But Berlin is particularly poignant given the Berlin Blockade of 1948-9.  After WW2, and before the Berlin Wall, Germany was divided in two with East Germany falling under the control of the Soviet Union.  Berlin, entirely in East Germany, was subdivided into sectors controlled by the Soviets (East Berlin) and the US, Britain and France (West Berlin).  In June 1948 the Soviets blockaded all roads and railways controlled by the Western Allies, thus making the Soviets the sole suppliers of food and fuel and thereby gaining effective control over the whole city.  In response the Western Allies organised the Berlin Airlift, dropping supplies by air into West Berlin.  In one year they made 200,000 flights and by April 1949 they were supplying more by air than they had by land.  The US and Royal Air Forces mobilised by dropping food and fuel (not bombs) as an act of (cold)warfare against the Soviet Union.

Subimos al helicoptero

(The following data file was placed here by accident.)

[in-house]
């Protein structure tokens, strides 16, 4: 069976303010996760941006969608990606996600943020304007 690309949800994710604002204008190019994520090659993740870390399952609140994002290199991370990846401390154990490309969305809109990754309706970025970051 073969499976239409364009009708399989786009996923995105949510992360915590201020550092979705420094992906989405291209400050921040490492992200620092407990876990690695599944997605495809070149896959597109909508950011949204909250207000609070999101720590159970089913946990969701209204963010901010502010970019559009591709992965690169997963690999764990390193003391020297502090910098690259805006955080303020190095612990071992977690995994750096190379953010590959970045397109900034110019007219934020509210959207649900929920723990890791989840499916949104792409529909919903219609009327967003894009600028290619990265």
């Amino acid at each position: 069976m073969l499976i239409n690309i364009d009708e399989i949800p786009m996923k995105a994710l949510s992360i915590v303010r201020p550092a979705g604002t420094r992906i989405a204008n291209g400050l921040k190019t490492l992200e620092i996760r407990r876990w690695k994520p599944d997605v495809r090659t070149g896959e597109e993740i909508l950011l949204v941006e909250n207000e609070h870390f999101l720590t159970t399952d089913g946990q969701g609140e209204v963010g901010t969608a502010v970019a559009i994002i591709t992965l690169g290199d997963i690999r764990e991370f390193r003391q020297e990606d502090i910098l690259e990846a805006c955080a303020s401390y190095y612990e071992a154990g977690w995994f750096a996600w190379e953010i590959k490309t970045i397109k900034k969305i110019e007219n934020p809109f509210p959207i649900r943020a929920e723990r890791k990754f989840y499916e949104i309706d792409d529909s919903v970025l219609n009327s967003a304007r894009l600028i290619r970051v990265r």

Watching the Warsaw Poetry Rain (above) reminds me of a KISS concert I was at, in Donnington.  Paul Stanley made a rare speech concerning the political malaise before saying "... every now and then you owe it to yourself...........to ROCK N ROLL ALL NIGHT AND PARTY EVERY DAY!".  This was followed by the song of the same name and an explosion from which thousands of Rizla-esque pieces of paper fell from the night sky like a ticker tape parade.  The show won me over as a KISS fan.  The audience were gripped by a mix of Rock music and "ooh...ahhh!" moments derived from firework displays and, the ticker tape parade.  It was magical, it was fun.  Watch the video of the Warsaw Rain and you'll see the look of delight on the faces of adults and children alike.  Everyone likes a spectacle and everyone likes something for free.  But look closely and you'll also see middle-aged men studiously perusing the bookmarks.  The drop elicited two primary reactions: joy and intellectual reflection (what does this mean?).  In this way Casagrande successfully engaged their audience, their audience being regular street passers-by - not gallery going art lovers... and this is important.  Remember this: Casagrande's projects will not make them money (they rely on grants to realise them at all), they do not gain individual fame (as they are a collective), they do not seek approval or regonition from art-lovers (as they confront anyone and everyone).  It is a protest, for sure (against war).  It is organised distribution of art (poetry) and ideas.  I love the idea that someone today might be looking at their bookmark and fondly remembering the day they caught it, falling from the sky.  Or they might be driving or walking somewhere and think about it.  They might even re-read the poem and reflect on the current malaise.  The art lives on in memory - and in a book mark.